- The Washington Times - Thursday, January 6, 2022

Vice President Kamala Harris marked the first anniversary of the Jan. 6 Capitol riot by comparing it to the Pearl Harbor bombing and 9/11 terrorist attack, an analogy critics blasted as wildly overblown and historically inaccurate.

“Certain dates echo throughout history, including dates that instantly remind all who have lived through them where they were and what they were doing when our democracy came under assault,” said Ms. Harris in Thursday remarks at the Capitol’s Statuary Hall.

“Dates that occupy not only a place on our calendars, but a place in our collective memory: December 7, 1941; September 11, 2001, and January 6, 2021,” she said.

The comparison drew immediate pushback from critics on the right who said the events were hardly commensurate. One protester died as a direct result of the Jan. 6 riot, while 2,403 were killed in the Japanese bombing of Pearl Harbor and 2,996 died in the 9/11 attacks.

Rep. Andy Biggs, Arizona Republican, tweeted: “Kamala compared Jan6 to the attack on Pearl Harbor and the Twin Towers. Fear-baiting and truth-twisting at its finest.”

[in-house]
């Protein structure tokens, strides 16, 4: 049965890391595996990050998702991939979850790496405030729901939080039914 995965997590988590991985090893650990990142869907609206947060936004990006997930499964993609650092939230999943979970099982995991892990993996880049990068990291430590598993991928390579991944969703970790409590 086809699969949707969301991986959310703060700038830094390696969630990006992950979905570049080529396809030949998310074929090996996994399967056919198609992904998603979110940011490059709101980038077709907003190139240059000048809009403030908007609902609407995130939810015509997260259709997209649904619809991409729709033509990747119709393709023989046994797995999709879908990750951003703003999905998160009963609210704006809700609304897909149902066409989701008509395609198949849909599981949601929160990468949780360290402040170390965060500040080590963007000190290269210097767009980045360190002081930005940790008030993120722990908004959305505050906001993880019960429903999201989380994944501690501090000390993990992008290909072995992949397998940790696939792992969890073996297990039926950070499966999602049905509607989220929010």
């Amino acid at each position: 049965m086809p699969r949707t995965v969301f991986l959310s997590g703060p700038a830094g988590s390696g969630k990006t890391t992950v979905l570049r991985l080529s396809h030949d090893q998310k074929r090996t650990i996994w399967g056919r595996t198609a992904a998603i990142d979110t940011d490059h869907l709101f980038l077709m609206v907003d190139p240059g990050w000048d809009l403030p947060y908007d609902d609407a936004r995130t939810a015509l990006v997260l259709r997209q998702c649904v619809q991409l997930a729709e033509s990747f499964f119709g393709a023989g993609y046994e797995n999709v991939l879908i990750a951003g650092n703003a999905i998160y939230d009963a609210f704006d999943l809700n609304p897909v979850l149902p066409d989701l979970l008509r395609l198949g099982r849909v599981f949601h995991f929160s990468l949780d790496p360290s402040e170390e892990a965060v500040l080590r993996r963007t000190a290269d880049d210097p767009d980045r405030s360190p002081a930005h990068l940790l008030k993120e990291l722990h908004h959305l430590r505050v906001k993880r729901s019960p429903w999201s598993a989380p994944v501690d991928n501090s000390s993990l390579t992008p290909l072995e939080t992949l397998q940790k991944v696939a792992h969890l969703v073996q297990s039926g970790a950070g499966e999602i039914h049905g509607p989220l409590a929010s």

Others on social media slammed Ms. Harris’s linkage as “insulting,” “insane,” and “one of the dumbest historical analogies I have ever seen.”

 

 

White House press secretary Jen Psaki defended the vice president’s comments after being questioned about them at Thursday’s press briefing, suggesting the comparison was not out of line.

“If we look back to some very difficult moments in our history, back in 1861 there were no Confederate flags being raised and waved in the Capitol,” said Ms. Psaki. “In very dark moments in our history, there were not people storming our nation’s Capitol trying to take over the office and even threatening the Speaker of the House.”

Ms. Psaki said that instead of criticizing the vice president’s remarks, “I would suggest that they be a part of solving the threat to democracy that occurs today and is happening today. And they’re using this as an excuse not to be part of that.”

• Jeff Mordock can be reached at jmordock@washingtontimes.com.

• Valerie Richardson can be reached at vrichardson@washingtontimes.com.

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